18 T wave Indicates ventricular repolarization Not evident in EKG b/c masked by QRS complex

19 The Cardiac Cycle Includes all the events associated with one heartbeat Two atria contract while two ventricles relax When two ventricles contract, atria relax Systole-refers to the phase of contraction Diastole-phase of relaxation

20 Cardiac Cycle 1. Relaxation Period –Begins at end of cardiac cycle when ventricles start to relax and all 4 chambers in diastole –Repolarization of ventricular muscle fibers (T wave) relaxation –Ventricular pressure drops below atrial pressure AV valves open ventricles filled

21 Cardiac Cycle 2. Atrial Systole (contraction) –AP from SA node atrial depolarization (P wave) –Atrial systol follows P wave (end of relaxation) –Atria contract blood ventricles –AV valves still open and semilunar valves closed

22 Cardiac Cycle Ventricular systole (contraction) –QRS complex = ventricular depolarization ventricular contraction –Blood pushes against AV valves AV valves shut –Pressure rises –Left ventricular pressure surpasses aortic pressure and right ventricular pressure rises above the pulmonary trunk pressure semilunar valves open ejection of blood from heart]when ventricles relax ventricular pressure drops semilunar valves close relaxation period begins

23 Heart Sounds Lubb –First sound from AV valves closing Dupp –Second sound from semilunar valves closing Heart murmur: abnormal sound consisting of a rushing or gurgling noise that is heard before, b/w, or after the normal heart sounds –Indicates valve disorder

24 Cardiac Output (CO) Volume of blood ejected per minute from the left ventricle into the aorta Determined by –1. stroke volume (SV): amount of blood ejected by the left ventricle during each beat (contraction) –2. heart rate (HR): number of heart beats per minute


26 Regulation of Stroke Volume 3 factors regulate it to ensure equal pumping of blood from left and right ventricles –1. The degree of stretch in the heart before it contracts Frank-Starling law of the heart: the more the heart is stretched as it fills during diastole, the greater the force of contraction during systole

27 Regulation of Stroke Volume 2. The forcefulness of contraction of individual ventricular muscle fibers –Sympathetic NS Epinephrine and norepinephrine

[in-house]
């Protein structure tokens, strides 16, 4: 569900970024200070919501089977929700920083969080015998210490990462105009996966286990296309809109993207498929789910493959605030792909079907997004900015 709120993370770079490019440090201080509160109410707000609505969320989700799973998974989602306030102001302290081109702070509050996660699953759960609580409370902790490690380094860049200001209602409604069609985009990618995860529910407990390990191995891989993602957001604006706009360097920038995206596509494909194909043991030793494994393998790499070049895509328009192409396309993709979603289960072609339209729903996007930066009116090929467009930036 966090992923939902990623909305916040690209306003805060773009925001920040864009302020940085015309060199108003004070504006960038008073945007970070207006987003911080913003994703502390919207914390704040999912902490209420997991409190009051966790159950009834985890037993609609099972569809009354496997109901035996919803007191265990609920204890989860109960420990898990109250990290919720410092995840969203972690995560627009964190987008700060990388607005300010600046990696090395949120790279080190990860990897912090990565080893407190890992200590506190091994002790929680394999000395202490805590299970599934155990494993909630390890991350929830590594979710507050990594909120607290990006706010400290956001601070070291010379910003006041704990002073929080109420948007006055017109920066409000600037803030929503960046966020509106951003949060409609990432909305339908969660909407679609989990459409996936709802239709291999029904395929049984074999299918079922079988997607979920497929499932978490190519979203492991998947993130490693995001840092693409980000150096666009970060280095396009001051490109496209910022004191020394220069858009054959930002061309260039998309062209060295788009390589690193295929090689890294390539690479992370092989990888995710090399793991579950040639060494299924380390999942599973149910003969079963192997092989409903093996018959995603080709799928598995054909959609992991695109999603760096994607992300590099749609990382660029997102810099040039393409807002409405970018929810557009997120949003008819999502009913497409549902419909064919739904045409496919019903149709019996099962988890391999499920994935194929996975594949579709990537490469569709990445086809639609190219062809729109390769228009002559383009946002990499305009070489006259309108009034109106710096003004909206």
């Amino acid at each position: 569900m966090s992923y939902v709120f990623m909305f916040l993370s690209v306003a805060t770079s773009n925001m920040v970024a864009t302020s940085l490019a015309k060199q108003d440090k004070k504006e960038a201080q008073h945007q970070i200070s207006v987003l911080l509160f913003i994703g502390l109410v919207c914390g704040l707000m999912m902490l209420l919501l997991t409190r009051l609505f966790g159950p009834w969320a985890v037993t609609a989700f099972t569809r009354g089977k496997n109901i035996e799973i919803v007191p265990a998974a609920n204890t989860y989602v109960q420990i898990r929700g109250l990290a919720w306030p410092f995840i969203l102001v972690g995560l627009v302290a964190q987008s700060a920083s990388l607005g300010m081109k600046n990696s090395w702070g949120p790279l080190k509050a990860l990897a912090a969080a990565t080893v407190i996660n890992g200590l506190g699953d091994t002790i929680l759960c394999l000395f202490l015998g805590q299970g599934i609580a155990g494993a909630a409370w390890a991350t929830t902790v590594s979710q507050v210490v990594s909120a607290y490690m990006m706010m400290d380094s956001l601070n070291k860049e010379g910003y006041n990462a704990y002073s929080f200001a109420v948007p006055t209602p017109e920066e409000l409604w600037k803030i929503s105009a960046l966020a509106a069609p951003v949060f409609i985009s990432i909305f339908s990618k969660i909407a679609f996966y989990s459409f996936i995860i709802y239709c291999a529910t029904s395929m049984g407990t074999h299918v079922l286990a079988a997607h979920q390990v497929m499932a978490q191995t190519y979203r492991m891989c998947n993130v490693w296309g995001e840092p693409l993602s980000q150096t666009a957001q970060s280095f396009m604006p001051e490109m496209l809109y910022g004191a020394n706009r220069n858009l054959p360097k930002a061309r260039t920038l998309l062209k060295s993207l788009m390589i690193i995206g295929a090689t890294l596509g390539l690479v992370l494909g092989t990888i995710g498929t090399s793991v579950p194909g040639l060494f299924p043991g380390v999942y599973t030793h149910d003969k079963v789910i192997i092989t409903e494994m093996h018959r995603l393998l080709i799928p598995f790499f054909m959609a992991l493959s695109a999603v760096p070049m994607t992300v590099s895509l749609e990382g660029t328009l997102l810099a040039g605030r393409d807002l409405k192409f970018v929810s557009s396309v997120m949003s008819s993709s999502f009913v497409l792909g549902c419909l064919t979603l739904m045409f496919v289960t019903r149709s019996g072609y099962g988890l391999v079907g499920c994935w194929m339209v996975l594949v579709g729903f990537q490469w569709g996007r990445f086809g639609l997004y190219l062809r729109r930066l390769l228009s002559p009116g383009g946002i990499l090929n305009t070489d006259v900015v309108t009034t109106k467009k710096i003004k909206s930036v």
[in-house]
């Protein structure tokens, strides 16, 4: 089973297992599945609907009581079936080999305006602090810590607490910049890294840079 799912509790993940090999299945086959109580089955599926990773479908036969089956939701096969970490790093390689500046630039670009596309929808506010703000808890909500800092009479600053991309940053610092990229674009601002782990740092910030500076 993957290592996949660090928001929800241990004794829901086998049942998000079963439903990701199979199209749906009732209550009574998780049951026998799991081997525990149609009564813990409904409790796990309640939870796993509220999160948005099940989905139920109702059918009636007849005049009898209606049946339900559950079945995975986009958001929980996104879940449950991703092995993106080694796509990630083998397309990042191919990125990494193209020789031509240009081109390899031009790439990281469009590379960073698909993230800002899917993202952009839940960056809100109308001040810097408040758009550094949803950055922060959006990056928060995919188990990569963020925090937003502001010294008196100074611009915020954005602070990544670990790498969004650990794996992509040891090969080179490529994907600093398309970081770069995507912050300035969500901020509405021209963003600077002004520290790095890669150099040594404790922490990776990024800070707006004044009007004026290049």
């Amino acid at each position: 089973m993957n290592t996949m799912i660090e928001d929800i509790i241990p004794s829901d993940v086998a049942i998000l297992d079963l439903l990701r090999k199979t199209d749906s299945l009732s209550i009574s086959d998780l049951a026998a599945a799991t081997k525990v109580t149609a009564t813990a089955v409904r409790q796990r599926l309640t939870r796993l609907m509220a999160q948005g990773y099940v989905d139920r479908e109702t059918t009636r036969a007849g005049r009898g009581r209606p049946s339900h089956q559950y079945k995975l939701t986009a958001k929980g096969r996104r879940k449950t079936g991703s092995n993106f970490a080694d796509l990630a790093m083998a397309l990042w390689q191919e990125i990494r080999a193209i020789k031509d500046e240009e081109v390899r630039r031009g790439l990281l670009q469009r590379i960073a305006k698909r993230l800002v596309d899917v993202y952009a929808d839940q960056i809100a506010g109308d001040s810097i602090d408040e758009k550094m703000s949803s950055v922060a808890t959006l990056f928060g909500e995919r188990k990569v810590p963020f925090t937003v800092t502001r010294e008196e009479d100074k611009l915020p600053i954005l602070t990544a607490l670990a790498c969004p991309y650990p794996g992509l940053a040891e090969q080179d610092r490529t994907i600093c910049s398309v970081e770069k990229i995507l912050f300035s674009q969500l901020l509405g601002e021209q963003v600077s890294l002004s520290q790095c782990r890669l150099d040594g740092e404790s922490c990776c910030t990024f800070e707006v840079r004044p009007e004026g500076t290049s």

28 Regulation of Stroke Volume 3. The pressure required to eject blood from the ventricles –Semilunar valves open ejection of blood when pressure in right ventricle is more than pulmonary trunk and when pressure in left ventricle is more than aorta –When pressure is higher than normal valves open later than normal stroke volume decreases more blood remain in ventricles at end of systole

29 Congestive Heart Failure (CHF) Heart failing to pump Caused by long-term high blood pressure, valve disorders Less and less effective Leaving more blood in ventricles at end of cycle One side of heart starts to fail before other Can cause –Pulmonary edema –Peripheral edema Swelling in feet and ankles

30 Regulation of HR Autonomic Regulation –Cardiovascular center (CV) in medulla oblongata –Receives input from variety of sensory receptors and higher brain centers –Cardiac accelerator nerves: sympathetic neurons that reach the heart Norepinephrine increases HR –Vagus (X) nerves: parasympathetic neurons that reach the heart Extends to atria Ach decreases the heart rate by slowing SA node

31 Regulation of HR Autonomic Regulation –Sensory Receptors Baroreceptors : neurons sensitive to blood pressure changes Chemoreceptors –neurons sensitive to chemical changes in the blood

32 Chemical Regulation of HR 1. Hormones –Epinephrine and norepinephrine enhance the hearts pumping by increasing HR and contraction force –Exercise, stress, excitement release of more hormones 2. Ions –Elevated blood levels of K+ or Na+ decrease HR and contraction force

33 Other Factors in HR Regulation Age –Resting HR declines through childhood –And then increases as adults age Gender –Females have higher resting rate than males Physical fitness –Decreases resting HR in both males and females Body temperature –Fever increase HR

34 Exercise Aerobic exercise –Any activity that works large body muscles for at least 20 min. elevates cardiac output and accelerates metabolic rate –3-5 sessions per week recommended